Local volunteers and apprentices are helping to transform spare timber from trees felled
in Sefton's coastal woodlands into countryside products.
Forestry company UPM Tilhill, contractor Mike Gillett and haulier Les Hughes have donated pine logs from their contract at Formby's coastal woodlands to a local social enterprise, Workshop Wardens.
With the help of local volunteers and apprentices, the logs will be used to create picnic tables, seating and litter bins, which will be eventually used in the coastal woodlands.
Nigel Blandford of The Mersey Forest said, "Sefton Council's Coast and Countryside young apprentices will turn the logs into planks, and they'll then go into their workshop and be turned into useful items by a group of adults with learning difficulties.
"The project will not only give individuals the opportunity to gain new skills, it will also provide useful woodland items which will be used by the public when they explore the coastal woodlands."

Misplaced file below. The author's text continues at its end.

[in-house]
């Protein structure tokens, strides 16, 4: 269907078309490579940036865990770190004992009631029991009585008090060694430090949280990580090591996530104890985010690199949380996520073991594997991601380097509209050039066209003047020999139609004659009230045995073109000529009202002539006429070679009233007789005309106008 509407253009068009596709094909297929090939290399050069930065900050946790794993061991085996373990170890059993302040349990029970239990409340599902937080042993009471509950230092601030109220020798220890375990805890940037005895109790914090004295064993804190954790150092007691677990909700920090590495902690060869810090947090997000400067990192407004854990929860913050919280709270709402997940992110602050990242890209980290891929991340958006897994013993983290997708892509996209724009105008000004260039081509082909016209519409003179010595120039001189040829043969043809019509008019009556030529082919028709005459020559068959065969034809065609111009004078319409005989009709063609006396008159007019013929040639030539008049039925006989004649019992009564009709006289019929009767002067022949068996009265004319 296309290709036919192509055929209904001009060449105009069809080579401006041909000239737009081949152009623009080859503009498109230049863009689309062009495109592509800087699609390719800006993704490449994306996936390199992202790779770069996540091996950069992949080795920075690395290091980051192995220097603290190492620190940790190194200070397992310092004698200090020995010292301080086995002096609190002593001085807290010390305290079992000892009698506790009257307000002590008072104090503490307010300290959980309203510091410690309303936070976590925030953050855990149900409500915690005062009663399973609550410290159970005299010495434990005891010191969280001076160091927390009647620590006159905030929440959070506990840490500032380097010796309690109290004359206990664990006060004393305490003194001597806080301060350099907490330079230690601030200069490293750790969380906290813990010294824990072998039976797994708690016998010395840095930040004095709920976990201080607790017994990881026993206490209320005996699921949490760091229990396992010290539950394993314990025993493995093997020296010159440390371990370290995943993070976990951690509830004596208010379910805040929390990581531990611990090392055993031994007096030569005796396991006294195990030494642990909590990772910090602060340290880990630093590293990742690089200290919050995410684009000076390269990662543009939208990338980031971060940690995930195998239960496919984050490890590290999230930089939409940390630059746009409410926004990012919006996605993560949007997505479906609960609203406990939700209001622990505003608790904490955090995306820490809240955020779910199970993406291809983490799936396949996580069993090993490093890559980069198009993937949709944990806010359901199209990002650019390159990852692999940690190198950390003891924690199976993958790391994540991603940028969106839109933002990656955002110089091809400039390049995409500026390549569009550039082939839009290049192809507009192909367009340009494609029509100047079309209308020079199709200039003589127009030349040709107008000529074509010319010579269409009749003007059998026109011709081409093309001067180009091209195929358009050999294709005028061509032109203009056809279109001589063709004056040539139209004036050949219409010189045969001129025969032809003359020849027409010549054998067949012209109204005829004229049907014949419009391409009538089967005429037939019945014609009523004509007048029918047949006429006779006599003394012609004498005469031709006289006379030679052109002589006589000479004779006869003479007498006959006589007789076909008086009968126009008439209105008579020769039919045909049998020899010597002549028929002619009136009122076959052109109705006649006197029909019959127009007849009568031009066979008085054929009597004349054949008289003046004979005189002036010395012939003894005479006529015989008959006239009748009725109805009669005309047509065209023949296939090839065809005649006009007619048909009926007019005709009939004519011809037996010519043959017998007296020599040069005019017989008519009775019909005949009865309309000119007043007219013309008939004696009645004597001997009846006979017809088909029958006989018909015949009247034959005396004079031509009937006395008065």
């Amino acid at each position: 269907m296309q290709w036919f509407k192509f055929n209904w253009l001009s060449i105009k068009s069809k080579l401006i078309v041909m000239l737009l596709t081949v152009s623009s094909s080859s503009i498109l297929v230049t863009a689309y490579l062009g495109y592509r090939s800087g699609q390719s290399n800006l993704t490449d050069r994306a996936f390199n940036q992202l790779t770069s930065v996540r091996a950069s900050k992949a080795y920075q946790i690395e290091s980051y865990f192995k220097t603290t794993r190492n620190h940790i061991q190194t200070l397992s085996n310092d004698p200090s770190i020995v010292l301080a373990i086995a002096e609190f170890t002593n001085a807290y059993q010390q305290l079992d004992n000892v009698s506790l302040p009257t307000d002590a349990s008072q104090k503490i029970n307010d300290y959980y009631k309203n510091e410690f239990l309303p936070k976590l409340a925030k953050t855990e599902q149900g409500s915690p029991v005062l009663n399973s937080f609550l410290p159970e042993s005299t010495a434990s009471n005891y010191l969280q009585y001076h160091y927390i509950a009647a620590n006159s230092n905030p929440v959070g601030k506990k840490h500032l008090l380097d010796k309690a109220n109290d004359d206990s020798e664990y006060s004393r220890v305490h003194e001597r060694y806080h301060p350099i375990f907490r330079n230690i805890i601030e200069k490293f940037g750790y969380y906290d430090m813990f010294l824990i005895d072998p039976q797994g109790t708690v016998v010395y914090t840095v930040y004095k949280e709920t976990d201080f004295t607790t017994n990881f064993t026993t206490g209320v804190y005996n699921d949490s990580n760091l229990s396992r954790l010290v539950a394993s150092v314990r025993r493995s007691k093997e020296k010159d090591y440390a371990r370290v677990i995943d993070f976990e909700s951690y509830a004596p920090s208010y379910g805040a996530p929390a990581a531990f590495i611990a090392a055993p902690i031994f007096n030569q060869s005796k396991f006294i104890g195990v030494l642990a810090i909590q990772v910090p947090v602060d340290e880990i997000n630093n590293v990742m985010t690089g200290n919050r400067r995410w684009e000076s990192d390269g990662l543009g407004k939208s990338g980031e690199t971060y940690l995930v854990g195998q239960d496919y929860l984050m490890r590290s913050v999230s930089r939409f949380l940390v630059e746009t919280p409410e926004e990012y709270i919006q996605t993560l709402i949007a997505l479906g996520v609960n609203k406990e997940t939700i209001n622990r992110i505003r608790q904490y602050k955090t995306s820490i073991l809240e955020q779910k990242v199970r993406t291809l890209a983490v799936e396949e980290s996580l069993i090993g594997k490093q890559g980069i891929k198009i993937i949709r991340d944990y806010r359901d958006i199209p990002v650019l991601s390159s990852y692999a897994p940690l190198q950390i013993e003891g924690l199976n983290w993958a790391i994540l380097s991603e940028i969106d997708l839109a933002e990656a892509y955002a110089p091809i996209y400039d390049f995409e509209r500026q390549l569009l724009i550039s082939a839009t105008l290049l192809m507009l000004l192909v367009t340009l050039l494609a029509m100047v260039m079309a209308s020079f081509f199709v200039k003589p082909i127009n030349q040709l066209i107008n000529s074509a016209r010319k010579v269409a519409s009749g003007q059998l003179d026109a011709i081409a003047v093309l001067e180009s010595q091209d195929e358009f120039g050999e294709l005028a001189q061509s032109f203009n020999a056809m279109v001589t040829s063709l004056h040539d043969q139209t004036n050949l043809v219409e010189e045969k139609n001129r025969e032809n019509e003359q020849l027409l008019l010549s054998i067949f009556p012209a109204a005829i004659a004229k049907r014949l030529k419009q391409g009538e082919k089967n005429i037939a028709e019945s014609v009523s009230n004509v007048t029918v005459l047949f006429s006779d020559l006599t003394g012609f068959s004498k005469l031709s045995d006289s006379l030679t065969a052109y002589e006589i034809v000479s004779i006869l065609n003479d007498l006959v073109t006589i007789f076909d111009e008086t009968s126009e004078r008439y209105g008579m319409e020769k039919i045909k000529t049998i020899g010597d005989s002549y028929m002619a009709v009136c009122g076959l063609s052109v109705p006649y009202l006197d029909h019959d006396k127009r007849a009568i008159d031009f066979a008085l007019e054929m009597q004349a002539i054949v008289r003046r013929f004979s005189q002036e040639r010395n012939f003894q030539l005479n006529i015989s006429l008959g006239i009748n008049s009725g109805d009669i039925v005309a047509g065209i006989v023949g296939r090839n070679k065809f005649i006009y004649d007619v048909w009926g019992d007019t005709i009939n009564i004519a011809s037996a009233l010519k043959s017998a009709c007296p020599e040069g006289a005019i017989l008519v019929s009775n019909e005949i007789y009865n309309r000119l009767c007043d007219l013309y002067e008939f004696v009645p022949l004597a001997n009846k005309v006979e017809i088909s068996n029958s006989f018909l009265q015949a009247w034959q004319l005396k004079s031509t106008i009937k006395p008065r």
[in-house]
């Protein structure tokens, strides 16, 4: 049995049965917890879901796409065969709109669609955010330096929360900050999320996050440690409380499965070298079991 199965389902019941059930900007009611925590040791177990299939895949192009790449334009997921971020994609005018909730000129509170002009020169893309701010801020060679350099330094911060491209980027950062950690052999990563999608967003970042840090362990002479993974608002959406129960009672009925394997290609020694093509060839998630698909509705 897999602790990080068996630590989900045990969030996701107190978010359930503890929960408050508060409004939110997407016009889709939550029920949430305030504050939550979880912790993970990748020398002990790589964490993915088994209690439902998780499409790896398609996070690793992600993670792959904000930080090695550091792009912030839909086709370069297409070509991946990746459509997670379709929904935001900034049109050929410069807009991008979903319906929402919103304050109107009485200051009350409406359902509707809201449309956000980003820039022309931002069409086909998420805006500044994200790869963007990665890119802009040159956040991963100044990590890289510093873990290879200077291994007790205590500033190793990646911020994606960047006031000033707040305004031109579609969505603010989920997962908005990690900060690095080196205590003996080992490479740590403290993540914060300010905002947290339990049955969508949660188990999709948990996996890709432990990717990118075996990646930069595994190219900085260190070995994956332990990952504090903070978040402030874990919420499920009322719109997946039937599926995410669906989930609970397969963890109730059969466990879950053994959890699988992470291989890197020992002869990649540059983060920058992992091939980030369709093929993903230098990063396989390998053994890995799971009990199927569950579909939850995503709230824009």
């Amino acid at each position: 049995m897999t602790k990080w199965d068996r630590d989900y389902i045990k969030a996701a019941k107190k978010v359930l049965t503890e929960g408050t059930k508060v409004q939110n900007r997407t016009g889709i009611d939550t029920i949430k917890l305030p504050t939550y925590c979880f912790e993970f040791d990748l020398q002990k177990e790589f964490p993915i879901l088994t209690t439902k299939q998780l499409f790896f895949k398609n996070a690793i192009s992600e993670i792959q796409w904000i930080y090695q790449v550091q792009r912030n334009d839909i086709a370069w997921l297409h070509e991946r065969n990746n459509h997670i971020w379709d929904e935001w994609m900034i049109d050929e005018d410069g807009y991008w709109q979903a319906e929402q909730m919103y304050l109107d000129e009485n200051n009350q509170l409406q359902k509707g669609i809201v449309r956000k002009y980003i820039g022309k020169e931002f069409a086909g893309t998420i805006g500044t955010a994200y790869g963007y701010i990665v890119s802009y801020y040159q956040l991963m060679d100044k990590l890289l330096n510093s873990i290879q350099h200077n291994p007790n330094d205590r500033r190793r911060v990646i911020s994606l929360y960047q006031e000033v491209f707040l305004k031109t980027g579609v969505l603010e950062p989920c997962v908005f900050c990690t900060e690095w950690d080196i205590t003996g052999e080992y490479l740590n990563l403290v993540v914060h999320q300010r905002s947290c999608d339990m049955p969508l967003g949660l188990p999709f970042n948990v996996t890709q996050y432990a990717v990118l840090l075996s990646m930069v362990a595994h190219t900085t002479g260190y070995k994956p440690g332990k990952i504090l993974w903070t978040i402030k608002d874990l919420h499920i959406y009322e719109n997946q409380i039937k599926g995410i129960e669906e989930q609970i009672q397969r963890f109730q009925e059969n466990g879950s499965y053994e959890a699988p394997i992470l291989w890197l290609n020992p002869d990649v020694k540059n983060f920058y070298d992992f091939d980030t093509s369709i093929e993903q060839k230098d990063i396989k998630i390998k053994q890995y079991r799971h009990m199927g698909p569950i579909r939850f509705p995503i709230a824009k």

Mark Morgan of UPM Tilhill said, "It's great to be able to carry out a commercial contract that also has a strong environmental and social dimension."
The essential woodland maintenance work currently being carried out at Sefton's coastal woodlands has been organised by The Mersey Forest and is being principally carried out to improve the habitat for Merseyside's isolated population of red squirrels.
The project has seen some 4000 tonnes of wood harvested for saw logs, chipboard and wood fuel. It will be followed up with the replanting of 20,000 new pine trees in the autumn, which will guarantee a source of food for the red squirrels in the future.
The Mersey Forest has been able to coordinate this woodland contract on behalf of four major landowners with help from the Heritage Lottery funded Sefton Landscape Partnership Scheme.